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- Fashion PLM and ERP Integration running SAP® Business One
viernes, 28 de octubre de 2016
An Enterprise resource planning (ERP) is an enterprise-wide solution used to automate and integrate core business processes. It is focused on the physical, transaction-oriented business processes and deliverable assets and has been optimised to manage the transactional flow of large volumes of historical transactional data. On the other hand a PLM solution manages and controls all product data from cradle, through design and development, production, and back to the cradle.
There are many essays discovering the issues of PLM and ERP integration in fashion companies.
These are some of the potential issues when the two systems are not considered as one end-to-end project from the get go
Product Hierarchies & Attributes
The way the data is structured and the attributes given are fundamental to being able to store, search and report. An attribute is simply the description of a field or a table. In some cases, PLM and ERP will support entirely different structures and fields. For instance, PLM may allow you to have 8 attributes but ERP may only allow 6. Decisions then need to be made to see if you can reduce the 8 to 6 and still be able to get the information you need easily and quickly. Sometimes the fields in ERP are linked so it can limit how the fields can work together which can put in obstacles within ERP that may not be in PLM.
Style Codes, Style Names, Raw Material Codes & Colour Names & Codes
This often seems like such a simple thing but it can be fraught with issues as different applications can have different character restrictions in different fields, such as the number of characters.
Numeric & Alphanumeric Data
Some may only allow numbers, some only alpha and only in capitals, lower case, proper case etc. Some may auto-generate and want to overwrite pre-generated codes and numbers which can lead to discrepancies and confusion between one system to another.
Costing & Pricing
Costing and pricing is an area where there can be many interpretation issues. A “cost” can be many different things and without clarification the meaning of it can be vague. Costs can vary by colour, size, dimension, volume, season and it is important that this is translated correctly. They can be called different things, because they are different things! Examples would be landed costs, FOB costs, CIF costs etc.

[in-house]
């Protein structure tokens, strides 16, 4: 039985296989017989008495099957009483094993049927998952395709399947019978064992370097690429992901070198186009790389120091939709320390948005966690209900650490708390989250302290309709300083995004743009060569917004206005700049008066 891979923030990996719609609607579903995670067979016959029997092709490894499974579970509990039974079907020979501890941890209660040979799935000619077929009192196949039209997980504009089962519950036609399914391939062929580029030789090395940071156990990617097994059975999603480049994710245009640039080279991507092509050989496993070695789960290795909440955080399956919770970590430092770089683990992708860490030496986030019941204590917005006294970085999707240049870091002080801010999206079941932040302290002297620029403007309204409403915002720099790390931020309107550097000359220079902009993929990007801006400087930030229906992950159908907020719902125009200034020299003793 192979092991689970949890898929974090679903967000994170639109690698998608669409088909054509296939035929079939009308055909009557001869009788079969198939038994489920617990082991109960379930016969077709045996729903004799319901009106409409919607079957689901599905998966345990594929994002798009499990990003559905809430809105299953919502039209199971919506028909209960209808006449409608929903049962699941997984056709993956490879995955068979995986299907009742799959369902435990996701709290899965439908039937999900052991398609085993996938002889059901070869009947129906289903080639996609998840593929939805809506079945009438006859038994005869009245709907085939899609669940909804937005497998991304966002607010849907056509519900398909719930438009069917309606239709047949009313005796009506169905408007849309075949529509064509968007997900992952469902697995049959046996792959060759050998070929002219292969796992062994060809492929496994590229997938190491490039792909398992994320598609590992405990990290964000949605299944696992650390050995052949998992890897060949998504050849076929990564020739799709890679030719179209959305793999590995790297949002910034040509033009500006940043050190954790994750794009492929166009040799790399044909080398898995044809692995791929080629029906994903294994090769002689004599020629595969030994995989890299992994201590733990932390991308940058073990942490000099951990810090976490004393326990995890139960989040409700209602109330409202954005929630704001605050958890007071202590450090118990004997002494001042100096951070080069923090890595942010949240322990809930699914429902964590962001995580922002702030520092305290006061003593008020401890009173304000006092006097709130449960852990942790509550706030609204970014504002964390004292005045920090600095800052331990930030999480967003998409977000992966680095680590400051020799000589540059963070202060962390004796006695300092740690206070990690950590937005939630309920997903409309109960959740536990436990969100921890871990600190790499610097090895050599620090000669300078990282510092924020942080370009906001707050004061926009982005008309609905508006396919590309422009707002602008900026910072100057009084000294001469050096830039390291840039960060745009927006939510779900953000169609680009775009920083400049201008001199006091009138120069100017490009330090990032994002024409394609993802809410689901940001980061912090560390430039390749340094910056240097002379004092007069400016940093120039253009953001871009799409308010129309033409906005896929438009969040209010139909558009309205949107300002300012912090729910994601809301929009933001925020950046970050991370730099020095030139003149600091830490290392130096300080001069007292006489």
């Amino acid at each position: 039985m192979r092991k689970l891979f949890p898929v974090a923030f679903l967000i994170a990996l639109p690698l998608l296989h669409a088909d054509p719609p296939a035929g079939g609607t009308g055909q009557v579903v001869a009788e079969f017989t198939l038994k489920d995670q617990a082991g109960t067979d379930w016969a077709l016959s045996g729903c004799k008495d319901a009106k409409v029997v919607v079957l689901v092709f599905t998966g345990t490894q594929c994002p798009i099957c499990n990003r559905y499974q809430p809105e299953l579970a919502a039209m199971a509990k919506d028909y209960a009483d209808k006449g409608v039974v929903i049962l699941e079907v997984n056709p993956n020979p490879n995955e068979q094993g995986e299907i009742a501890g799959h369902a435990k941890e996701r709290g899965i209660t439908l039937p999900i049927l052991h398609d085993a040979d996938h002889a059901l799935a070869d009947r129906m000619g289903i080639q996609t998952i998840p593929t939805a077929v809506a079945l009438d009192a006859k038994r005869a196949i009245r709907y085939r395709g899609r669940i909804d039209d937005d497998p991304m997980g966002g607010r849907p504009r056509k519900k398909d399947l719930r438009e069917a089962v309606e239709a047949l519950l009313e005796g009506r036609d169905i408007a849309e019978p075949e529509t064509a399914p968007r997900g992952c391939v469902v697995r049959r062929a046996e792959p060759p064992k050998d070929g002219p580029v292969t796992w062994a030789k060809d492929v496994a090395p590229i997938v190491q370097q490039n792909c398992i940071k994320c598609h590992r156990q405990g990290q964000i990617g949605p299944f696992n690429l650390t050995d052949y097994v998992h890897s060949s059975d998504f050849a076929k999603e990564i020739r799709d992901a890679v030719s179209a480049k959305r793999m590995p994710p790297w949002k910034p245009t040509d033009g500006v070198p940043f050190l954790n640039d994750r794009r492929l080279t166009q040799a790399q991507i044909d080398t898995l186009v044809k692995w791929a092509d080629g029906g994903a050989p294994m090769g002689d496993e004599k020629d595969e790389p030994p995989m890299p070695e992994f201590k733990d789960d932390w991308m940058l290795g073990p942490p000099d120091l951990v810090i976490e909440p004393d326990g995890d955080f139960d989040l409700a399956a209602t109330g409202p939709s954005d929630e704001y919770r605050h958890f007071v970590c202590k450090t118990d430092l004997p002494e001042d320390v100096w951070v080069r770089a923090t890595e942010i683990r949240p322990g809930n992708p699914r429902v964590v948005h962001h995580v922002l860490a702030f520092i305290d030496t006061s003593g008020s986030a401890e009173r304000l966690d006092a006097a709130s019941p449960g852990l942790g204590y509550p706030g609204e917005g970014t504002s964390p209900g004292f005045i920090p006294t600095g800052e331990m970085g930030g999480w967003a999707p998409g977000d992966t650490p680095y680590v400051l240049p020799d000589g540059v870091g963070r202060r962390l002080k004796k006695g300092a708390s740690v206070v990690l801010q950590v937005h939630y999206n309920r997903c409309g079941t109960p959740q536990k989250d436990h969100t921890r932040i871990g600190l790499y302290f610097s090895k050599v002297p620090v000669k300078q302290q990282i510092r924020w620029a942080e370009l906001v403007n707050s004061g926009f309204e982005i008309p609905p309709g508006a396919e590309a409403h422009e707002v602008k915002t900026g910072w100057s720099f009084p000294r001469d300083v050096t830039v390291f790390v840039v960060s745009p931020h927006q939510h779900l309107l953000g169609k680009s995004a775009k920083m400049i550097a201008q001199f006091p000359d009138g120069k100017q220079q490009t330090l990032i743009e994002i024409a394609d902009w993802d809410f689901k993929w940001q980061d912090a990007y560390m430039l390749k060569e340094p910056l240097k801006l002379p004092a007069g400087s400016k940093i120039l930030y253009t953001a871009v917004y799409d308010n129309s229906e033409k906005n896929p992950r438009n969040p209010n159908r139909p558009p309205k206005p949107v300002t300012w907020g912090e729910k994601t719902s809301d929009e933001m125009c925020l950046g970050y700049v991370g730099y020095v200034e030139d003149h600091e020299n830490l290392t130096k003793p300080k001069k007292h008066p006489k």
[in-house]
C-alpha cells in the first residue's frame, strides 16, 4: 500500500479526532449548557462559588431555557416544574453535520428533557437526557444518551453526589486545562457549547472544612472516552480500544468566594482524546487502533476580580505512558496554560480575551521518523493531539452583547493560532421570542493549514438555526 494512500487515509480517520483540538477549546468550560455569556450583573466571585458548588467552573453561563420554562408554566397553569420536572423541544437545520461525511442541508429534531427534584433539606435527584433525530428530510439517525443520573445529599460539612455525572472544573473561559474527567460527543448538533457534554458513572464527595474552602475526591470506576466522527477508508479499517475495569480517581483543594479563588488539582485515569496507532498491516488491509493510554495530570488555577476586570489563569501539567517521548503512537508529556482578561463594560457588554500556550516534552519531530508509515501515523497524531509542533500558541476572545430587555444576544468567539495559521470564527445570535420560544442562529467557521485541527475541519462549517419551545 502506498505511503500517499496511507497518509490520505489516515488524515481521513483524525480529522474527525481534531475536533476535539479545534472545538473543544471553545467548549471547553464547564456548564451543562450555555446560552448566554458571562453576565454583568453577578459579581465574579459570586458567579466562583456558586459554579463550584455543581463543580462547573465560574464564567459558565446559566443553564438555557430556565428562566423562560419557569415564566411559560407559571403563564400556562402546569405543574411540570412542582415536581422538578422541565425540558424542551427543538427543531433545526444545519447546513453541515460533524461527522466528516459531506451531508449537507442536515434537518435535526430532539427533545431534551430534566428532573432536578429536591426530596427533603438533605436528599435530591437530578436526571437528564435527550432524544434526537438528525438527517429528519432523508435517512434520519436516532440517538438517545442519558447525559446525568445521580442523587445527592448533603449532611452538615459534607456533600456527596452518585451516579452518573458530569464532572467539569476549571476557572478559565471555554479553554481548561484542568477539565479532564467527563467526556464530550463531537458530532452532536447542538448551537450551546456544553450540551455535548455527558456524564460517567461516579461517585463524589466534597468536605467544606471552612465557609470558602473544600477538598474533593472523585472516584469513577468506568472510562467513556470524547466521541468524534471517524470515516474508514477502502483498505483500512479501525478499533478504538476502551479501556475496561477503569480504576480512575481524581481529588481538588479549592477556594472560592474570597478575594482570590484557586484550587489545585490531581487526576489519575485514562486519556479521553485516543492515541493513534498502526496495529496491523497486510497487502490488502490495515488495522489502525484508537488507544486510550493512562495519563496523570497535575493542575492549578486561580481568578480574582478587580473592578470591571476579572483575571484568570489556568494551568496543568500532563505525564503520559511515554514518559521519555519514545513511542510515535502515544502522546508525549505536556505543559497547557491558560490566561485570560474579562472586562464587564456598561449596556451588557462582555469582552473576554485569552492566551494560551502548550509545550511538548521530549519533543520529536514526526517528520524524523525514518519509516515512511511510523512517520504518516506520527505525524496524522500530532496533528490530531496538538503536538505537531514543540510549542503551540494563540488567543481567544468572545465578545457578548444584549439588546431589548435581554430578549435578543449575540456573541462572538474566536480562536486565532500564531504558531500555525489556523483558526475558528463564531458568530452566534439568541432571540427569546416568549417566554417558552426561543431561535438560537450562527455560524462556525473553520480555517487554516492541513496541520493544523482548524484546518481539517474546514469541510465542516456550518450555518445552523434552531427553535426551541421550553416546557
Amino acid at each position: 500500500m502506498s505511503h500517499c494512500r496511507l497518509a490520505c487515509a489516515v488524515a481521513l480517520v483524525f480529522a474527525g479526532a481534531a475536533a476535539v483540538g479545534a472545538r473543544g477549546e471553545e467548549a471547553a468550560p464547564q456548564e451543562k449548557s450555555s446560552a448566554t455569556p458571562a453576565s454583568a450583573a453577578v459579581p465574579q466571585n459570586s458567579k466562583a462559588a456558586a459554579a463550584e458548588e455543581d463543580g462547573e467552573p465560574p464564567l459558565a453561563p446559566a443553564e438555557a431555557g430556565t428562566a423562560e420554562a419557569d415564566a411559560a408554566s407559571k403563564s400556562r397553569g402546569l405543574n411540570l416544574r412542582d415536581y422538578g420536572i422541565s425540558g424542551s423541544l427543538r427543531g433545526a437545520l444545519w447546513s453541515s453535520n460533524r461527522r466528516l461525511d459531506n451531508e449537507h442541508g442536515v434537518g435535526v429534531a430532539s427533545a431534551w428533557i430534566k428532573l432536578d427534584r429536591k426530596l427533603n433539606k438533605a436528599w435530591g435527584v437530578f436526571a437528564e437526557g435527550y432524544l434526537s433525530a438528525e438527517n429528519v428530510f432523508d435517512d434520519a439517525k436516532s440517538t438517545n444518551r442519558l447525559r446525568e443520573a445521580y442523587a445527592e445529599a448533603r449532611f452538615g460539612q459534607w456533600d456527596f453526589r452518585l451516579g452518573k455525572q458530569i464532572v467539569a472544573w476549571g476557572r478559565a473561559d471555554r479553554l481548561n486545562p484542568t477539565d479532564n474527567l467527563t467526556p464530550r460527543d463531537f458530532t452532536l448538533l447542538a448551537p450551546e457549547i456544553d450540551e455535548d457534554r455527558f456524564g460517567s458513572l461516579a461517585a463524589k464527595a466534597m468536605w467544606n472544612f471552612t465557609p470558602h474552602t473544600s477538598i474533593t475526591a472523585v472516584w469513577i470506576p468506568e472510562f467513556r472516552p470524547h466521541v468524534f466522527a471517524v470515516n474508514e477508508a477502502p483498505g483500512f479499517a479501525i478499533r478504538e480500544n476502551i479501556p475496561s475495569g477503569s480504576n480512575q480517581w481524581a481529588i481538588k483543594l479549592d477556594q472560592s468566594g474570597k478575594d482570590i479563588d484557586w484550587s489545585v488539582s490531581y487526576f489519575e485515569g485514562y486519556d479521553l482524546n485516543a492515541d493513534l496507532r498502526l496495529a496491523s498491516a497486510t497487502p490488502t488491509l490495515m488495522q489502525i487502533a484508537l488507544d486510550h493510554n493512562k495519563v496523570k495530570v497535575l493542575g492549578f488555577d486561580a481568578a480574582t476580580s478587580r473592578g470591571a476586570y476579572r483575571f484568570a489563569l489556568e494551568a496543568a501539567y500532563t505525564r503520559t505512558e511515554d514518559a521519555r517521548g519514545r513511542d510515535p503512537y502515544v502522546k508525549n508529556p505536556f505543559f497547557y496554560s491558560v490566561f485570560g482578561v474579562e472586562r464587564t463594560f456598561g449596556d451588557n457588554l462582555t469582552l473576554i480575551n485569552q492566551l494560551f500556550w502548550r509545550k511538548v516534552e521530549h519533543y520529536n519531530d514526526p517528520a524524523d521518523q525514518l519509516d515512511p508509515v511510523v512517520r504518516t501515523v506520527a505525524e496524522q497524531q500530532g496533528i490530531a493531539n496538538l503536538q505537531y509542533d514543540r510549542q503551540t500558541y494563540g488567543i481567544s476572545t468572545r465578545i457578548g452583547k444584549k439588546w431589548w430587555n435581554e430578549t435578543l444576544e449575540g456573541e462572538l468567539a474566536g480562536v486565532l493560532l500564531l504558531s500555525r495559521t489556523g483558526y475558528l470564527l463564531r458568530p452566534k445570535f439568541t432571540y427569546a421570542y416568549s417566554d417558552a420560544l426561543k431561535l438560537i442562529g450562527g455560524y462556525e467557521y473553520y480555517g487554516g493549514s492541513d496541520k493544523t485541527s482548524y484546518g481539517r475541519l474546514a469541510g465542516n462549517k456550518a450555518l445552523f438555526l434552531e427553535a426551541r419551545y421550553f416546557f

Is the number of decimal places the same? And if not, does the rounding match across all applications? It is essential that the correct information be transferred to the correct fields.
BOMs & Usages
Firstly, it is important to ensure that the (BOM) Bill of Material in the PLM system is compatible with the BOM in the ERP system. Do they both support the same units of measure (metres, yards, singles, dozens etc.), and the number of decimal places?
Seasonality & Effectivity Dates
This is often an area of confusion and can cause some real headaches as some applications may not work with seasons and only with effectivity dates and those effectivity dates may need to be different for different areas of the process. Also, we have to be clear about the start and finish of the effectivity date, e.g. a product has an ending date of December 15 but in reality is it effective until 11:59:59 PM in the evening or did it become ineffective at 12:00:00 AM in the morning?
Integration Method and Timings
It has to be clear how and when a colour, component, or product gets pushed from PLM into ERP – is it manual or automatic? Does it get pushed at creation or when a number of fields are completed? Or is it a “click” that is established as part of the lifecycle approval process? Also, any mandatory fields in ERP must be considered and steps taken to ensure these are complete before the push occurs. This is really important as, otherwise, products which have not been fully established could become part of the ERP process and could potentially end up being ordered or appearing on the web if handled incorrectly. Once an item has been pushed and amendment happens in PLM it is important to establish how, when and what gets uploaded to ERP – once again is it manual or automatic, and how does the process work?
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